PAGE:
A team of researchers and engineers harvested radishes from the Advanced Plant Habitat (APH) ground unit as part of the Plant Habitat-02 experiment, or PH-02, at NASA’s Kennedy Space Center in Florida on Dec. 14, 2020. This crop was a ground control for a similar crop of radishes grown aboard the International Space Station, which Astronaut Kate Rubins harvested on Nov. 30, 2020. Knowledge gained from the PH-02 experiment will enable astronauts to grow crops that will help sustain crews on long-duration space exploration missions beyond low Earth orbit.
Scientists will compare the results of the ground control experiment to the plants grown in space. The nearly identical growing conditions for both crops will make it possible to identify the effects of the space environment by measuring a range of properties including chlorophyll quantities, enzyme activity, mineral uptake, and several other traits. The major difference is the crops grown on the space station experienced microgravity, an environment vastly different from Earth’s. In microgravity, everything from fluids to flames behave differently.
The space station is a unique laboratory enabling long-duration microgravity experiments that lead to a better understanding of fundamental properties of everything from plants to physics. In space, a second crop of radishes is already growing in the APH on station for the second part of PH-02. Astronauts plan to harvest that crop on Dec. 30, 2020, and send samples back to Earth in 2021 on a SpaceX Commercial Resupply Services mission return flight.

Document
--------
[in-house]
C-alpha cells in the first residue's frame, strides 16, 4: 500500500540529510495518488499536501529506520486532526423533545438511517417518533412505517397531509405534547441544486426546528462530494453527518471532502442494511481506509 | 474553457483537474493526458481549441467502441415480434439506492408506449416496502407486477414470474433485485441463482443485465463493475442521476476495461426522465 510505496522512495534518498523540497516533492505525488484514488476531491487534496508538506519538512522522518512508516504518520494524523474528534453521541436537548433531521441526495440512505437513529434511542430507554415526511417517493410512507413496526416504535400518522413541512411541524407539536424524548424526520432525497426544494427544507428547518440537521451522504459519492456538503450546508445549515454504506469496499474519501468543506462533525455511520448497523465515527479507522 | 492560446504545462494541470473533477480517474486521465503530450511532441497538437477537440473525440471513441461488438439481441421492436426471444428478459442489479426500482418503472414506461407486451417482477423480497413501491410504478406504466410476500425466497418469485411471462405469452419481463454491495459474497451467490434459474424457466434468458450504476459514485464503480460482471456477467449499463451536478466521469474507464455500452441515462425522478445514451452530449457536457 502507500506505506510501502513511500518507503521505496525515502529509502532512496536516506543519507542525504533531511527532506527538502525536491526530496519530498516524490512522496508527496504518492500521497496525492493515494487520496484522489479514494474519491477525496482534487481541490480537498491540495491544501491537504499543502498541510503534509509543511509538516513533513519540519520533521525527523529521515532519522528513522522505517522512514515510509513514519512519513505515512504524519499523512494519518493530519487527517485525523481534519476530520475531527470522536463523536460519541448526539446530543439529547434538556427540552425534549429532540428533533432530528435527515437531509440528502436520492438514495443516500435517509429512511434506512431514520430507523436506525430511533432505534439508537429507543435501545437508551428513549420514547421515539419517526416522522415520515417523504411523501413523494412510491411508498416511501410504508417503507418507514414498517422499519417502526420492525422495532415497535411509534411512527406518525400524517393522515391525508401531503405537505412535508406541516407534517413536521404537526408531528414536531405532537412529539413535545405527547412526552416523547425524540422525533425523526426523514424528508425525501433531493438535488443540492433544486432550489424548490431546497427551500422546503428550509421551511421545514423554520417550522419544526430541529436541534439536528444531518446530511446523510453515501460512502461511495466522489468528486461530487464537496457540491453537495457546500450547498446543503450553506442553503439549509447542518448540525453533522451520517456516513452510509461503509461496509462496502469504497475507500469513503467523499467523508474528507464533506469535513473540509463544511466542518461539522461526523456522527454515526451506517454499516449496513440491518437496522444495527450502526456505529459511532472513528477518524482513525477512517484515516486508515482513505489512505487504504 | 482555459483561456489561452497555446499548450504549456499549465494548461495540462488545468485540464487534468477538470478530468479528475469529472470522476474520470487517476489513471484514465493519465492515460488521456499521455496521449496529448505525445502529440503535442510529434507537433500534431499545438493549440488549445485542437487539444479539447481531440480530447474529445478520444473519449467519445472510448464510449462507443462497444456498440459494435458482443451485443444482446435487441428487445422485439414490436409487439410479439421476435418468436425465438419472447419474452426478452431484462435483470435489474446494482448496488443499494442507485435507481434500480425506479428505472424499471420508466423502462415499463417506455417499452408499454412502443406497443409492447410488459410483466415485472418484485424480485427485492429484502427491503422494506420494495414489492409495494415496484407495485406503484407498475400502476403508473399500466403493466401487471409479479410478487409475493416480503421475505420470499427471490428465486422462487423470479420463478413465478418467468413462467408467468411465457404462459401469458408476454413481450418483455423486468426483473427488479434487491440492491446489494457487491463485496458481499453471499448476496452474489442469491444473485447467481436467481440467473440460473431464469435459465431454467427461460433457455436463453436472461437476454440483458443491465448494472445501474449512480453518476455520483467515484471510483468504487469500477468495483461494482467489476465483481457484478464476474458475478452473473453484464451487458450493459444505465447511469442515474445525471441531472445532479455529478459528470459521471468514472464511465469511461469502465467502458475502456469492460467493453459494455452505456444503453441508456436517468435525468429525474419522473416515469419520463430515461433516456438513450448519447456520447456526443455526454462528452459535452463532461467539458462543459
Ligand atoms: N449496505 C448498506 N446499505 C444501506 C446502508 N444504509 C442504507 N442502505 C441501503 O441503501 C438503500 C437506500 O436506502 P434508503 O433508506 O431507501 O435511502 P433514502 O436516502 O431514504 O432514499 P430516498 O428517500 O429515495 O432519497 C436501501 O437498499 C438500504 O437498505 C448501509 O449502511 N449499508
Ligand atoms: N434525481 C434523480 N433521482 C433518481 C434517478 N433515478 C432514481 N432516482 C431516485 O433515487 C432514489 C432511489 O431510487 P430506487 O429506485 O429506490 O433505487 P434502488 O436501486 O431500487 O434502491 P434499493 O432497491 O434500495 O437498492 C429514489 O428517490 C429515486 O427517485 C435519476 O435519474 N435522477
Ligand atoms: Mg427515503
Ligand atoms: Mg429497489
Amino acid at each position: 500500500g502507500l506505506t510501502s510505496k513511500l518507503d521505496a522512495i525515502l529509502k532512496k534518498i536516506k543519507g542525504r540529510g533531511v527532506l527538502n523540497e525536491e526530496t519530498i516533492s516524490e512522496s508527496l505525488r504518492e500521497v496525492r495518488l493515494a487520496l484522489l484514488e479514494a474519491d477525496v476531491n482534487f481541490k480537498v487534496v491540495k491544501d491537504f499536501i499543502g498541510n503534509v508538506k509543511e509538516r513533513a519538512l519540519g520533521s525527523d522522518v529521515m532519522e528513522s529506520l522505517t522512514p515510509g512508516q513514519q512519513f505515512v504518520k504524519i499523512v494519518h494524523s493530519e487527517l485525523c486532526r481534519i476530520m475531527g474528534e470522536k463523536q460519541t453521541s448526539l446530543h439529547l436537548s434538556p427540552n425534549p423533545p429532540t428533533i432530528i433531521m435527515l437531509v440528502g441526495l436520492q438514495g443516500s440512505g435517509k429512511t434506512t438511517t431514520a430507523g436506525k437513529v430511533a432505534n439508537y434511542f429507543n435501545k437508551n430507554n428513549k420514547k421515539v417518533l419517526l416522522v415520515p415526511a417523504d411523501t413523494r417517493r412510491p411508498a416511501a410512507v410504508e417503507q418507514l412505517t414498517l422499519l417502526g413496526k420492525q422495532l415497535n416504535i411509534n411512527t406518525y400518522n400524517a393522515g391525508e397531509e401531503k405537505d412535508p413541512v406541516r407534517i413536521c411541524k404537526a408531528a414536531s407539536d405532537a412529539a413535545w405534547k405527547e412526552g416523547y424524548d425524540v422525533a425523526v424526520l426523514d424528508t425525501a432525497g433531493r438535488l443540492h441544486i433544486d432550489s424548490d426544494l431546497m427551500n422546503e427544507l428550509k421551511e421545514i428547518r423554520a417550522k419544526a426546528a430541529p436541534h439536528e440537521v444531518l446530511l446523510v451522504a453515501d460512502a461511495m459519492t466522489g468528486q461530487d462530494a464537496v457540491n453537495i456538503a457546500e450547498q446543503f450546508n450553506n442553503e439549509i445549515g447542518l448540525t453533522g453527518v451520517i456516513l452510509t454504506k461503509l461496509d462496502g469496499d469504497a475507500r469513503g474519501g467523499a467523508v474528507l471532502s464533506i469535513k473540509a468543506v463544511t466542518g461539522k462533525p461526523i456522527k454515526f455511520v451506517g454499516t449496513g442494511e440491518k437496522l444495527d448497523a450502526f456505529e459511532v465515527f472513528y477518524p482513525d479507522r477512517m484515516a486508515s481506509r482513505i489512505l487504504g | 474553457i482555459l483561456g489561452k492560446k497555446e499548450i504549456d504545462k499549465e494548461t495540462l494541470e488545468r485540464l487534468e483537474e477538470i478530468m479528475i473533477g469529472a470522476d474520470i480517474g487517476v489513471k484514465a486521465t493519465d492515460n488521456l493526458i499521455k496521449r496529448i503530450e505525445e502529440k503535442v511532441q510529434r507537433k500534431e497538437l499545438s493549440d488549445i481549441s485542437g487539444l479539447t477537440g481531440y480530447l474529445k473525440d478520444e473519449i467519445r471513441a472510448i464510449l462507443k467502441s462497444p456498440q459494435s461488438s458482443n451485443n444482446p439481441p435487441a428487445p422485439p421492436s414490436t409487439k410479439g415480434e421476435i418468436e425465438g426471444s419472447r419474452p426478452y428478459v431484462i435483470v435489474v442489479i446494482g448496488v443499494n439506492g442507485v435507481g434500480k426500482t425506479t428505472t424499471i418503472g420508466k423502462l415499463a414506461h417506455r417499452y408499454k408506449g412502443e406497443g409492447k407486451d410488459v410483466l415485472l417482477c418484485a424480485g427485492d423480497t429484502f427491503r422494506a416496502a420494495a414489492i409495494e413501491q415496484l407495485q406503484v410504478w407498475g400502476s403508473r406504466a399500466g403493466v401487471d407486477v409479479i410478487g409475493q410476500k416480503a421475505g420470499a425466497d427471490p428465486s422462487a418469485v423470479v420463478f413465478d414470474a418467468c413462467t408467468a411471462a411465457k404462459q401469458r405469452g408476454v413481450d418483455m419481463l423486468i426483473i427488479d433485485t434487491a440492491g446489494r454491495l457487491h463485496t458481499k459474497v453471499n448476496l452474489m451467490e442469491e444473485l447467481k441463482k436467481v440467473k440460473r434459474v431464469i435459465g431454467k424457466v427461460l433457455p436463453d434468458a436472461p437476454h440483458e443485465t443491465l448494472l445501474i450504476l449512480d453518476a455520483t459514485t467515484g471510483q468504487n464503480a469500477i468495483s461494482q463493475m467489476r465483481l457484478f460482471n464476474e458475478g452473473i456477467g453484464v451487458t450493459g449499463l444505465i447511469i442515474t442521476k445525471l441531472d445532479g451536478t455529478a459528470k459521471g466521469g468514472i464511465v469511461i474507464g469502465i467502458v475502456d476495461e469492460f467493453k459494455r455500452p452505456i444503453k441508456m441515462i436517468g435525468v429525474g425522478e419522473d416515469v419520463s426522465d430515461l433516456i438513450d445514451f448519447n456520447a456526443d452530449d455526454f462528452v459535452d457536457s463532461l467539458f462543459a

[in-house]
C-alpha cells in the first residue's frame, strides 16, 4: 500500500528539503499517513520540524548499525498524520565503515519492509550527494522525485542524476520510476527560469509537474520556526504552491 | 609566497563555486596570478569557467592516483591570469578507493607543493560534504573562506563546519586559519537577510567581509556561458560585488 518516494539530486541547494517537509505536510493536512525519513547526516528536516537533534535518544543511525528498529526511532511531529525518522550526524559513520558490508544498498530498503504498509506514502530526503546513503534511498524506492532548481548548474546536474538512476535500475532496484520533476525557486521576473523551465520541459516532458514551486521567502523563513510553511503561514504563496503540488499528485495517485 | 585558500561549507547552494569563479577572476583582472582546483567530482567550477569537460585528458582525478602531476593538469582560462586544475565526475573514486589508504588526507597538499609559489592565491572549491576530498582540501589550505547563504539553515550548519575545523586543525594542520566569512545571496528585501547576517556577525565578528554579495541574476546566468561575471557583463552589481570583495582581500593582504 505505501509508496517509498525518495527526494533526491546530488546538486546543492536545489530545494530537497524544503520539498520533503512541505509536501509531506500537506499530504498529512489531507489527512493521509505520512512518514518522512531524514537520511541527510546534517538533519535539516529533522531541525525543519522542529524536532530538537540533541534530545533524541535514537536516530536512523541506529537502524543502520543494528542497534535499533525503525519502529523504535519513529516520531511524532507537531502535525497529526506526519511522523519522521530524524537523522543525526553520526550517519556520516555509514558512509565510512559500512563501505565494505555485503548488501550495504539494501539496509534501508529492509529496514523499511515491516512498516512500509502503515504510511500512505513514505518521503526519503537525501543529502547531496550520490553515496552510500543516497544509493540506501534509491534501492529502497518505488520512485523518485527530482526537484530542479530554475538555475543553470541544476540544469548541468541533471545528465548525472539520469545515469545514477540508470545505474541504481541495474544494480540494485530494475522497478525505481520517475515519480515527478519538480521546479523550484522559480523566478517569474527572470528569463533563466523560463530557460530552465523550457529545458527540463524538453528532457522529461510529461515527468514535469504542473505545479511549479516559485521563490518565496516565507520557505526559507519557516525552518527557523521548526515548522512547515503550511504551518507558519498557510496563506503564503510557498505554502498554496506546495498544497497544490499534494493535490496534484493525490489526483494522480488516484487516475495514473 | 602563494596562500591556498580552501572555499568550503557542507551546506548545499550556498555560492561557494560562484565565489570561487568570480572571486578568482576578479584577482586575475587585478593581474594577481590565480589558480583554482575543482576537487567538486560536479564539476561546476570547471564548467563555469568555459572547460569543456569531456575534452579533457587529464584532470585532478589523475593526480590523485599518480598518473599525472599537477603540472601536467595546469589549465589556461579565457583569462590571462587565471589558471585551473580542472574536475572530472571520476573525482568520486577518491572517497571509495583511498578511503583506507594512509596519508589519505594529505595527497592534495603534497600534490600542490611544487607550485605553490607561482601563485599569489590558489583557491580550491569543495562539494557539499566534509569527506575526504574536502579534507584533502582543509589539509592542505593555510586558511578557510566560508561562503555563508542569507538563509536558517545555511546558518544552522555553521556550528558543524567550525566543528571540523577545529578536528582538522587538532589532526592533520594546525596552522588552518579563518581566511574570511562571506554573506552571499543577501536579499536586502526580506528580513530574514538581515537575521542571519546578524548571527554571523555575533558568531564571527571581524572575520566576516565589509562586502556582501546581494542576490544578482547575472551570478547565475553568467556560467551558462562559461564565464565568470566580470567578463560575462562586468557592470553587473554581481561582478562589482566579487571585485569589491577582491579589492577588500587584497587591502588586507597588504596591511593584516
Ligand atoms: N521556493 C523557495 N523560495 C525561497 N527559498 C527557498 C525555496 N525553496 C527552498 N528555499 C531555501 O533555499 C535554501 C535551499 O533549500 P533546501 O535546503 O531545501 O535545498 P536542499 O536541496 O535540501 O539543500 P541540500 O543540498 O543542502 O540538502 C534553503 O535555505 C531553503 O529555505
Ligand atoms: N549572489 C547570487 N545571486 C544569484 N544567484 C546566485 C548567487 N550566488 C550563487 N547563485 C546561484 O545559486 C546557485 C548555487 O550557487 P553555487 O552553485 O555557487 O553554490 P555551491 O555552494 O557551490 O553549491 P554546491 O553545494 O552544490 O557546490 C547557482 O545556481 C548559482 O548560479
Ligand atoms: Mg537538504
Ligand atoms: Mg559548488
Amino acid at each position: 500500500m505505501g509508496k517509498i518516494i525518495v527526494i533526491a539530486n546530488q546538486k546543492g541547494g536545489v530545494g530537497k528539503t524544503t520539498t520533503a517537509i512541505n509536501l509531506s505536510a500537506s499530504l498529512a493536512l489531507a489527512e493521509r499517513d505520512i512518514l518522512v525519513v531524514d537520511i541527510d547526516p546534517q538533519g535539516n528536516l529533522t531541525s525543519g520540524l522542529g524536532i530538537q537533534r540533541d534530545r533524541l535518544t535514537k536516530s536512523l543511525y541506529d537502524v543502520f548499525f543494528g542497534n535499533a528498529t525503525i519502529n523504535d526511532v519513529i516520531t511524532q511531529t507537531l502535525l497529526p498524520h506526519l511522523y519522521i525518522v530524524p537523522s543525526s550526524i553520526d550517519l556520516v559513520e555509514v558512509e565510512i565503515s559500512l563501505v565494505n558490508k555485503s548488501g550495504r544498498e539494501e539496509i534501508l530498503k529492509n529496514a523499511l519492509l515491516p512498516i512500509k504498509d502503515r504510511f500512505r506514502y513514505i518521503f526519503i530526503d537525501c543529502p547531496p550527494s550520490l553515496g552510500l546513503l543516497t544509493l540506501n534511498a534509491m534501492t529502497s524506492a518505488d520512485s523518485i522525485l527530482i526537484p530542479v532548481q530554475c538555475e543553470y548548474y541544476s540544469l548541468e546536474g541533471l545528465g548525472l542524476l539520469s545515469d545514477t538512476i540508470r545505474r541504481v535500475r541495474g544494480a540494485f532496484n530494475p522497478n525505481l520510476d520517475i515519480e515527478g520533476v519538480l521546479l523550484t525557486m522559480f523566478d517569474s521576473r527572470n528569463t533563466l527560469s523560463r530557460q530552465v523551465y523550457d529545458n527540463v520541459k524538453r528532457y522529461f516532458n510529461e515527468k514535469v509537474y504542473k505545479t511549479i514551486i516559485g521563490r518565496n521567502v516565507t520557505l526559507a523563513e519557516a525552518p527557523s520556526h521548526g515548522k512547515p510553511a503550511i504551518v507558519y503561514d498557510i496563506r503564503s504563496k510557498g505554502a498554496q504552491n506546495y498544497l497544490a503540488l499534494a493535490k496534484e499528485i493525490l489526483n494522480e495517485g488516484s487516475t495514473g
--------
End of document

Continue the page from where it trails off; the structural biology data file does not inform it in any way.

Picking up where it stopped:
The APH is NASA’s largest and most sophisticated growth chamber designed for plant and bioscience research aboard the space station. It has control systems and more than 180 sensors to deliver precise amounts of water while regulating and monitoring moisture levels, temperature, carbon dioxide concentration, and oxygen content. The APH provides high-intensity red, blue, green, broad spectrum white, and far-red LED light to plants in the chamber. APH’s highly automated data and photo interfaces allow researchers on the ground to access photos and real-time data telemetry while also sending remote commands to the chamber.
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